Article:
We’ve heard a great deal of bloviating about the Don Imus/Rutgers situation. Some of the talk has come from supporters of free speech who are sick of political correctness, or knee-jerk fan reaction from morning radio listeners. Far more has come from talking heads of various racial backgrounds saying “this should not be tolerated in the 21st century.”

Today the Press Buffet will check a corner of the globe where Imus’ radio show gained an early toehold, and where the Lady Knights enjoy their most rabid fan support.

Welcome to New Jersey.

Newark Star-Ledger columnist Steve Politti posits a truth that is probably lost on a national media figure who holds most of his audience at the end of a telephone line: Don’t judge someone unless you’ve walked a mile in their shoes, or at least bothered to learn their names. Best quote – “These girls represent him. How did he think people from the tristate area would take to that? They represent all of us.” – Ed Black, Essence Carson’s High School Coach.


From the Rutgers campus newspaper, which is bizarrely named the Targum, writer Jameelah Kareem says the excuses won’t cut it this time. Her answer to those who say that Imus has crossed this line before?

I keep hearing people defending Don Imus – saying he has made remarks about all other types of people and different races before on his show, so why is it different this time? It is different this time because we are going to make it different.

She’s right. We as a society decide where that line is drawn, and every time we speak up, the next thoughtless cad has to weigh his remarks all the more carefully before he speaks. I don’t think anyone wants to deny idiots the right to say offensive things, but grass-roots reactions, like the recent national outcry over Imus’ statements, make the potential consequences clear to those who want to become millionaires by walking that fine line.


Nic Martino of the Daily Targum points out that Imus’ choice of target ruined a “moment of pure grace” for women who had fought hard in the classroom and on the practice court to get to the pinnacle of women’s college basketball. He hopes they get their wish to put it all in the past.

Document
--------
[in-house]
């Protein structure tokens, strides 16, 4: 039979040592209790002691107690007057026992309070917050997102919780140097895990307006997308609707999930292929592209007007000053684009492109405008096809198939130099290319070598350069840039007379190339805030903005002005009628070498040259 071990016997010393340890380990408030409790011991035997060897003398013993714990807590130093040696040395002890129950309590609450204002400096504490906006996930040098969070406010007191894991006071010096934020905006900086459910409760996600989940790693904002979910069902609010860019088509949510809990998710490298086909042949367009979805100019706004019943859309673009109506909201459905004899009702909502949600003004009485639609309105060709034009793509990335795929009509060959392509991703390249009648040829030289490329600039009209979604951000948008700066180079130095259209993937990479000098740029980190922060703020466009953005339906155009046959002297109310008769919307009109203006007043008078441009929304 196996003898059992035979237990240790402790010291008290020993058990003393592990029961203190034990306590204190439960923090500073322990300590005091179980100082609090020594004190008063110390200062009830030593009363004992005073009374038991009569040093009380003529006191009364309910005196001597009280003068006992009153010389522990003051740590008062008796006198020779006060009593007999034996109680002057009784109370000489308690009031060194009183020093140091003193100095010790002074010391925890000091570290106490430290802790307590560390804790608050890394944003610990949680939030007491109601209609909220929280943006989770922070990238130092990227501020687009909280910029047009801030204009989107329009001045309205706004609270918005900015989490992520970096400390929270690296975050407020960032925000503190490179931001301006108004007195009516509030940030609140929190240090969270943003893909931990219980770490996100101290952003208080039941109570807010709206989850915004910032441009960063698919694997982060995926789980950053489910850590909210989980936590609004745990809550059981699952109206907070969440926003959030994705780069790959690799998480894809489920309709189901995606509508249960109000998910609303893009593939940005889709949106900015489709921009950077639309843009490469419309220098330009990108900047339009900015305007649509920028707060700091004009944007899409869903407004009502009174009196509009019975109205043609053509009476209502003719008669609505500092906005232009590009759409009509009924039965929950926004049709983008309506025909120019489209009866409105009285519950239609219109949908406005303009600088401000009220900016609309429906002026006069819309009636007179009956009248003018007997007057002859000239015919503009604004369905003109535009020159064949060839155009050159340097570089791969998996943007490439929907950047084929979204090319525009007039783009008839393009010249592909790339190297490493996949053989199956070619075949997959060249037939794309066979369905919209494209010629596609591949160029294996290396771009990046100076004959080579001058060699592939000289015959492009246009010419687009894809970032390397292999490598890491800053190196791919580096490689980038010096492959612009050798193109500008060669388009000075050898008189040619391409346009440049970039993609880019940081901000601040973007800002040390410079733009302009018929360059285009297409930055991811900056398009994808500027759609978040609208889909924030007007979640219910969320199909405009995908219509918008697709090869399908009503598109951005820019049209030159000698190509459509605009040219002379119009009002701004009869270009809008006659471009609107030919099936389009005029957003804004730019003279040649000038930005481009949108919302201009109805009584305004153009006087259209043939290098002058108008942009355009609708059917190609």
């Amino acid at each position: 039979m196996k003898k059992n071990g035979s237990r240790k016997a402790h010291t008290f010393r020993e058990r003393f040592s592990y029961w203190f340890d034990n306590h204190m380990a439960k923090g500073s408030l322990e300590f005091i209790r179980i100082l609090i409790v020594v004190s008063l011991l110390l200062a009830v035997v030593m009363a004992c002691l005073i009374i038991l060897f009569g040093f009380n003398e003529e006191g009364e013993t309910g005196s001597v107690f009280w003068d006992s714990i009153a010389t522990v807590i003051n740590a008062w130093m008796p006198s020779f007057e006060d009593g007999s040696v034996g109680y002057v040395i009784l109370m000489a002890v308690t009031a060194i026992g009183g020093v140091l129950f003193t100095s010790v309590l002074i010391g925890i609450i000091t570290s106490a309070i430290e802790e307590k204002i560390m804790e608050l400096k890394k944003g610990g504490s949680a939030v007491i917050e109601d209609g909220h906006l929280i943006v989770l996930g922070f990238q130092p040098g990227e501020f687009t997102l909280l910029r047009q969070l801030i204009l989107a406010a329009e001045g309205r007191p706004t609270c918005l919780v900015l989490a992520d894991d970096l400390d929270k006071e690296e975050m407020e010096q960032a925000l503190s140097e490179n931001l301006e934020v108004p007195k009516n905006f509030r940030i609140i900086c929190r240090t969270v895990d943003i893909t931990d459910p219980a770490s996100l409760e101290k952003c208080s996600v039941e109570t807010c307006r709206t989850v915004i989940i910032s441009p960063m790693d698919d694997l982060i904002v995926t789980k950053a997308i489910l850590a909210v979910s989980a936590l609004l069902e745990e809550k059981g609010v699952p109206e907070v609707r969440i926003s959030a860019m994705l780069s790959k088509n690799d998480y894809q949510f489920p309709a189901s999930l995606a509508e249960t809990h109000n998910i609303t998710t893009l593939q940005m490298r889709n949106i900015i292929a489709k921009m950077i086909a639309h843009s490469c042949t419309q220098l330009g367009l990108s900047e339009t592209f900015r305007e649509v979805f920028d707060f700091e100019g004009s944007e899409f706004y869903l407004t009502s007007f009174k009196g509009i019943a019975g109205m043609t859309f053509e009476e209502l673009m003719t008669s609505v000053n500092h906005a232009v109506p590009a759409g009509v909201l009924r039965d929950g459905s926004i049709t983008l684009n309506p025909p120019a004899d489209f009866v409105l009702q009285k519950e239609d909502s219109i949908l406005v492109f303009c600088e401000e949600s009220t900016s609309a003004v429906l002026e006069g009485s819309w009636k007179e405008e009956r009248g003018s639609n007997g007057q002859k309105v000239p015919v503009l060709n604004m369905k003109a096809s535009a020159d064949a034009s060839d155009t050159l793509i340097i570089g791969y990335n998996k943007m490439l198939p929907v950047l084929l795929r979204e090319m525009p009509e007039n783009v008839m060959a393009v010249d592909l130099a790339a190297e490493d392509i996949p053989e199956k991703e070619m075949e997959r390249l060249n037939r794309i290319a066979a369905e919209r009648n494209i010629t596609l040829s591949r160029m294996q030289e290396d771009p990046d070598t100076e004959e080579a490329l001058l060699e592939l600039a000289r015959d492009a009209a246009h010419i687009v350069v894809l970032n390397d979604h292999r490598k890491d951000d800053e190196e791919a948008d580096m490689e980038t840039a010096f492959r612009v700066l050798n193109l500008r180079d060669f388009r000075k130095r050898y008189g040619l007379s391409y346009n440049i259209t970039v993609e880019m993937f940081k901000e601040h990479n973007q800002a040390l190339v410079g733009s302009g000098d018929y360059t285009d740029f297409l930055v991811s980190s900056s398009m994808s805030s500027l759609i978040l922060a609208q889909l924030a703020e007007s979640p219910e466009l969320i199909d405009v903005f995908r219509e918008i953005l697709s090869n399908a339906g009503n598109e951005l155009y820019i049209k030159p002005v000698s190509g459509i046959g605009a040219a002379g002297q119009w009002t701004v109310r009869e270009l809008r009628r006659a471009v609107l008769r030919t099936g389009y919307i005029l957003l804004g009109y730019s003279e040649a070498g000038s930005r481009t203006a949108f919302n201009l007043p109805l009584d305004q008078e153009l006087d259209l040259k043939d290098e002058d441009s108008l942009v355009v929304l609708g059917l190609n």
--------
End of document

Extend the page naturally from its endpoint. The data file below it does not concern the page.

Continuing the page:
And, for a final thousand words, back to the Star-Ledger for a look at the work of photographer Tony Kurdzuk, who captured the well-deserved celebration that finally came for the Rutgers women, as they were welcomed to their home court by proud fans.


Not to be a pollyanna about it, but I think some real good came out of this event, though it will probably be a long time before these ladies can see it that way. People who might not have thought twice about women’s basketball, let alone Rutgers women’s basketball, stood up and shouted that these women deserve respect. Nobody’s first amendment rights were abridged in any way – Don Imus was not censored – but the notion that freedom walks hand in hand with responsibility was affirmed forcefully.

Best of all, the distaff Scarlet Knights displayed incredible poise under fire and reminded us why sports and student athletics matter. Vivian Stringer forged a team in Piscataway, and they responded like a team. Essence Carson, in particular, showed that she is the type of woman any of us would be proud to call sister – when thrust upon a national stage by a thoughtless characterization, she blew that characterization to smithereens with passionate and moving words that defined grace under pressure.

So let’s end this the way it should have ended all along: Congratulations to the women of Rutgers on a spectacular season.


Extra P.

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